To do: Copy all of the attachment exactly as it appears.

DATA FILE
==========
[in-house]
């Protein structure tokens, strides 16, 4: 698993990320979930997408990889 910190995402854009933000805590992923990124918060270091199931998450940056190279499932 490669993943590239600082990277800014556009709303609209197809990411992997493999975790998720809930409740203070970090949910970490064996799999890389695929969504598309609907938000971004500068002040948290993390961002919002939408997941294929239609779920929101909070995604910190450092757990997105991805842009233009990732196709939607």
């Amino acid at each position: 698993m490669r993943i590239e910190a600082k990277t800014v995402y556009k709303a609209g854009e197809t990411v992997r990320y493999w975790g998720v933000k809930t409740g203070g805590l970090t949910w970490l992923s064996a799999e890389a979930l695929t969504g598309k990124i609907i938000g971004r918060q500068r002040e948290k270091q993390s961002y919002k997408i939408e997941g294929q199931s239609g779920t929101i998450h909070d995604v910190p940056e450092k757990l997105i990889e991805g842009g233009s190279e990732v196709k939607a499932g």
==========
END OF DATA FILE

[in-house]
């Protein structure tokens, strides 16, 4: 698993990320979930997408990889 910190995402854009933000805590992923990124918060270091199931998450940056190279499932 490669993943590239600082990277800014556009709303609209197809990411992997493999975790998720809930409740203070970090949910970490064996799999890389695929969504598309609907938000971004500068002040948290993390961002919002939408997941294929239609779920929101909070995604910190450092757990997105991805842009233009990732196709939607």
């Amino acid at each position: 698993m490669r993943i590239e910190a600082k990277t800014v995402y556009k709303a609209g854009e197809t990411v992997r990320y493999w975790g998720v933000k809930t409740g203070g805590l970090t949910w970490l992923s064996a799999e890389a979930l695929t969504g598309k990124i609907i938000g971004r918060q500068r002040e948290k270091q993390s961002y919002k997408i939408e997941g294929q199931s239609g779920t929101i998450h909070d995604v910190p940056e450092k757990l997105i990889e991805g842009g233009s190279e990732v196709k939607a499932g």